Haploinsufficiency of the chromatin remodeling factor ARID1B leads to autism spectrum disorder and intellectual disability. Several independent research groups, including our own, recently examined the effects of heterozygous deletion of Arid1b in mice and reported severe behavioral abnormalities reminiscent of autism spectrum disorders and intellectual disability as well as marked changes in gene expression and decreased body size. Arid1b heterozygous mice also display significant cortical excitatory/inhibitory imbalance due to altered GABAergic neuron numbers and impaired inhibitory synaptic transmission. Abnormal epigenetic modifications, including histone acetylation and methylation, are additionally associated with Arid1b haploinsufficiency in the brain. Treating adult Arid1b mutant mice with a positive GABA allosteric modulator, however, rescues multiple behavioral abnormalities, such as cognitive and social impairments, as well as elevated anxiety. While treating Arid1b haploinsufficient mice with recombinant mouse growth hormone successfully increases body size, it has no effect on aberrant behavior. Here we summarize the recent findings regarding the role of ARID1B in brain development and behavior and discuss the utility of the Arid1b heterozygous mouse model in neurodevelopmental and psychiatric research. We also discuss some of the opportunities and potential challenges in developing translational applications for humans and possible avenues for further research into the mechanisms of ARID1B pathology in the brain.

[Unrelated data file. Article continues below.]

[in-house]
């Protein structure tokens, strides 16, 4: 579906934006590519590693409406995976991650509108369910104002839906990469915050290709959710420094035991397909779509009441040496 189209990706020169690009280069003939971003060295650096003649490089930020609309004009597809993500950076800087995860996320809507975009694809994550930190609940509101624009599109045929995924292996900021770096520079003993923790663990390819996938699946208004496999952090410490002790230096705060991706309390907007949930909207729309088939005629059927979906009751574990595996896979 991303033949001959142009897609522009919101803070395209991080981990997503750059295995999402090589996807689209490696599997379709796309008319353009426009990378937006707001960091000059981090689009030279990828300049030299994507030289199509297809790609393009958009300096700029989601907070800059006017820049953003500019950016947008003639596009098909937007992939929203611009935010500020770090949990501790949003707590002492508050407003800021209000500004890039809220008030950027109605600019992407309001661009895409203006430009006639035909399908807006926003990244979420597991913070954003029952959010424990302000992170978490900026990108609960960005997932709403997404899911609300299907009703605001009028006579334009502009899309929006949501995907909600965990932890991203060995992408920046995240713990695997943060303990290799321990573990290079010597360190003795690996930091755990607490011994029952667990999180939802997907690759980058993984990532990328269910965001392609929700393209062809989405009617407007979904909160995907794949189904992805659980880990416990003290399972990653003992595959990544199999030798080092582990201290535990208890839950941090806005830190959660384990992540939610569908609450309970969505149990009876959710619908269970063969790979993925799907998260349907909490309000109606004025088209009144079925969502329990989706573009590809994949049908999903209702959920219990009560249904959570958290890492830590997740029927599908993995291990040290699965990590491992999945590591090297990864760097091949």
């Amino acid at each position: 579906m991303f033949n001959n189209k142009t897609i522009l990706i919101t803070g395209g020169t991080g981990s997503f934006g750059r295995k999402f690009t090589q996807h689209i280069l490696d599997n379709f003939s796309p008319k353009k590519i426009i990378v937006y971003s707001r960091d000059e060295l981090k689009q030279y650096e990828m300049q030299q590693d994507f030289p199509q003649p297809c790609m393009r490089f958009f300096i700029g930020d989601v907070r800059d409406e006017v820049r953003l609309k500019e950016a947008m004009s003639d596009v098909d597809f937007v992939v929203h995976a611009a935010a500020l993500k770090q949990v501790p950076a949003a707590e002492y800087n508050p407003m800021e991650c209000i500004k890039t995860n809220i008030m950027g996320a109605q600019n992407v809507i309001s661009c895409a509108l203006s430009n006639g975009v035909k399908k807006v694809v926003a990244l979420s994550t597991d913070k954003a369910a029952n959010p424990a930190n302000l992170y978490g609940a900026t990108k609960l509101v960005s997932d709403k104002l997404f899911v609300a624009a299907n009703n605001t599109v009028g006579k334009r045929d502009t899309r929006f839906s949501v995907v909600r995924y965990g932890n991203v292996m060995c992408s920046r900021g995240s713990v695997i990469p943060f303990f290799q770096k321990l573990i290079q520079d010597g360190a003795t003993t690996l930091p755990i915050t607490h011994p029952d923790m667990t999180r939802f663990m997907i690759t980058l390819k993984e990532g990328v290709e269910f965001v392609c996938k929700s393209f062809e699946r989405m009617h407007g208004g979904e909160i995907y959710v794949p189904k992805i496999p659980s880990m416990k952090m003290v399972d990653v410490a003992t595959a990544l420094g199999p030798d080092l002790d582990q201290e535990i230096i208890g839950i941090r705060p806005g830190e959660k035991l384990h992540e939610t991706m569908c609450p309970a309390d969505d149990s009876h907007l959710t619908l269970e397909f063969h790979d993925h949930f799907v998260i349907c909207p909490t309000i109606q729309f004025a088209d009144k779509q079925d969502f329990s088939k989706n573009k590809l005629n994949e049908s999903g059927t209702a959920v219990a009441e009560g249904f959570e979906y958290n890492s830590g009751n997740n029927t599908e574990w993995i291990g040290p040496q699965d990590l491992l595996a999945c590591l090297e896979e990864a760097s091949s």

Keywords: ARID1B; Autism; Brain development; GABA intervention; Intellectual disability; Interneuron; Neural progenitor.
Copyright © 2018 Elsevier Inc. All rights reserved.